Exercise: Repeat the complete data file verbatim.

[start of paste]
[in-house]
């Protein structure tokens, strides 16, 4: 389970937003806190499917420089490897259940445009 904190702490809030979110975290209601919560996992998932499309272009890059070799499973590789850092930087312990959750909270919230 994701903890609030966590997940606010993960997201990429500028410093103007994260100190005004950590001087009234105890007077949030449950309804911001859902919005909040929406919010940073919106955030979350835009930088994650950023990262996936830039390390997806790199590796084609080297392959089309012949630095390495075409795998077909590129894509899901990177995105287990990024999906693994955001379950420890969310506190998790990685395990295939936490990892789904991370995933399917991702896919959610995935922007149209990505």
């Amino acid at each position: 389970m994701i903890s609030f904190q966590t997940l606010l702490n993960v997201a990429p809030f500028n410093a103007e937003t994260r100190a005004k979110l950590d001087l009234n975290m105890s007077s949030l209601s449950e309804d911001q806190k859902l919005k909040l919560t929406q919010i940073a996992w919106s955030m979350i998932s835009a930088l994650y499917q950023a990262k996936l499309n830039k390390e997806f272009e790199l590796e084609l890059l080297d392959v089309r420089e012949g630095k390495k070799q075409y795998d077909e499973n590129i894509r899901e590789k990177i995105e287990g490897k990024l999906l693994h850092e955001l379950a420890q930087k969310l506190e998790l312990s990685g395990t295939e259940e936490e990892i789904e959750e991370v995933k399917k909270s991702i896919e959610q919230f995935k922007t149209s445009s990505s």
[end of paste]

[in-house]
């Protein structure tokens, strides 16, 4: 389970937003806190499917420089490897259940445009 904190702490809030979110975290209601919560996992998932499309272009890059070799499973590789850092930087312990959750909270919230 994701903890609030966590997940606010993960997201990429500028410093103007994260100190005004950590001087009234105890007077949030449950309804911001859902919005909040929406919010940073919106955030979350835009930088994650950023990262996936830039390390997806790199590796084609080297392959089309012949630095390495075409795998077909590129894509899901990177995105287990990024999906693994955001379950420890969310506190998790990685395990295939936490990892789904991370995933399917991702896919959610995935922007149209990505």
């Amino acid at each position: 389970m994701i903890s609030f904190q966590t997940l606010l702490n993960v997201a990429p809030f500028n410093a103007e937003t994260r100190a005004k979110l950590d001087l009234n975290m105890s007077s949030l209601s449950e309804d911001q806190k859902l919005k909040l919560t929406q919010i940073a996992w919106s955030m979350i998932s835009a930088l994650y499917q950023a990262k996936l499309n830039k390390e997806f272009e790199l590796e084609l890059l080297d392959v089309r420089e012949g630095k390495k070799q075409y795998d077909e499973n590129i894509r899901e590789k990177i995105e287990g490897k990024l999906l693994h850092e955001l379950a420890q930087k969310l506190e998790l312990s990685g395990t295939e259940e936490e990892i789904e959750e991370v995933k399917k909270s991702i896919e959610q919230f995935k922007t149209s445009s990505s």